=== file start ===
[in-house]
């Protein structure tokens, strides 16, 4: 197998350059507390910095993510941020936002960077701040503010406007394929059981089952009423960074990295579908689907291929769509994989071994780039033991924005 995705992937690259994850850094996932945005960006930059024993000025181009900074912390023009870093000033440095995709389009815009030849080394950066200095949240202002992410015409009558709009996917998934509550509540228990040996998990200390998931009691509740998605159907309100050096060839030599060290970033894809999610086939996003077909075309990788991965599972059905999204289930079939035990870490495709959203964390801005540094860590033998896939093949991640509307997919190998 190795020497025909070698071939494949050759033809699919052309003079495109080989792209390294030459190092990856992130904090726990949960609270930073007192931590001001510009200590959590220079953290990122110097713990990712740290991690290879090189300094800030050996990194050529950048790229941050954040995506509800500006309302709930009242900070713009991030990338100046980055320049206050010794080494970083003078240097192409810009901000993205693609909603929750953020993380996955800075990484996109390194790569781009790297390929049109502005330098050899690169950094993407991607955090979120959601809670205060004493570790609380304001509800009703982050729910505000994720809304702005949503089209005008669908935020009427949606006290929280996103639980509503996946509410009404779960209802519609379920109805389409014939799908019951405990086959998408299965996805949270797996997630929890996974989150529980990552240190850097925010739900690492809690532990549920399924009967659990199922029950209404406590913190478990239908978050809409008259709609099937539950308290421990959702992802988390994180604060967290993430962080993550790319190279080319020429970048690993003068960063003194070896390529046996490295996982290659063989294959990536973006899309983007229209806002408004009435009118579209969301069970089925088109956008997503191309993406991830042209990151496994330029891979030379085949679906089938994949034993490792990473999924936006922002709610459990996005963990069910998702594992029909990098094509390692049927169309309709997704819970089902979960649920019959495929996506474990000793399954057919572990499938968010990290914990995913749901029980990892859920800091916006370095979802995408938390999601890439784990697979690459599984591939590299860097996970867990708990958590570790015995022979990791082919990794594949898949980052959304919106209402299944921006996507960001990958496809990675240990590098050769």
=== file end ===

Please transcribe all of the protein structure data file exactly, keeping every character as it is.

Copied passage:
[in-house]
């Protein structure tokens, strides 16, 4: 197998350059507390910095993510941020936002960077701040503010406007394929059981089952009423960074990295579908689907291929769509994989071994780039033991924005 995705992937690259994850850094996932945005960006930059024993000025181009900074912390023009870093000033440095995709389009815009030849080394950066200095949240202002992410015409009558709009996917998934509550509540228990040996998990200390998931009691509740998605159907309100050096060839030599060290970033894809999610086939996003077909075309990788991965599972059905999204289930079939035990870490495709959203964390801005540094860590033998896939093949991640509307997919190998 190795020497025909070698071939494949050759033809699919052309003079495109080989792209390294030459190092990856992130904090726990949960609270930073007192931590001001510009200590959590220079953290990122110097713990990712740290991690290879090189300094800030050996990194050529950048790229941050954040995506509800500006309302709930009242900070713009991030990338100046980055320049206050010794080494970083003078240097192409810009901000993205693609909603929750953020993380996955800075990484996109390194790569781009790297390929049109502005330098050899690169950094993407991607955090979120959601809670205060004493570790609380304001509800009703982050729910505000994720809304702005949503089209005008669908935020009427949606006290929280996103639980509503996946509410009404779960209802519609379920109805389409014939799908019951405990086959998408299965996805949270797996997630929890996974989150529980990552240190850097925010739900690492809690532990549920399924009967659990199922029950209404406590913190478990239908978050809409008259709609099937539950308290421990959702992802988390994180604060967290993430962080993550790319190279080319020429970048690993003068960063003194070896390529046996490295996982290659063989294959990536973006899309983007229209806002408004009435009118579209969301069970089925088109956008997503191309993406991830042209990151496994330029891979030379085949679906089938994949034993490792990473999924936006922002709610459990996005963990069910998702594992029909990098094509390692049927169309309709997704819970089902979960649920019959495929996506474990000793399954057919572990499938968010990290914990995913749901029980990892859920800091916006370095979802995408938390999601890439784990697979690459599984591939590299860097996970867990708990958590570790015995022979990791082919990794594949898949980052959304919106209402299944921006996507960001990958496809990675240990590098050769």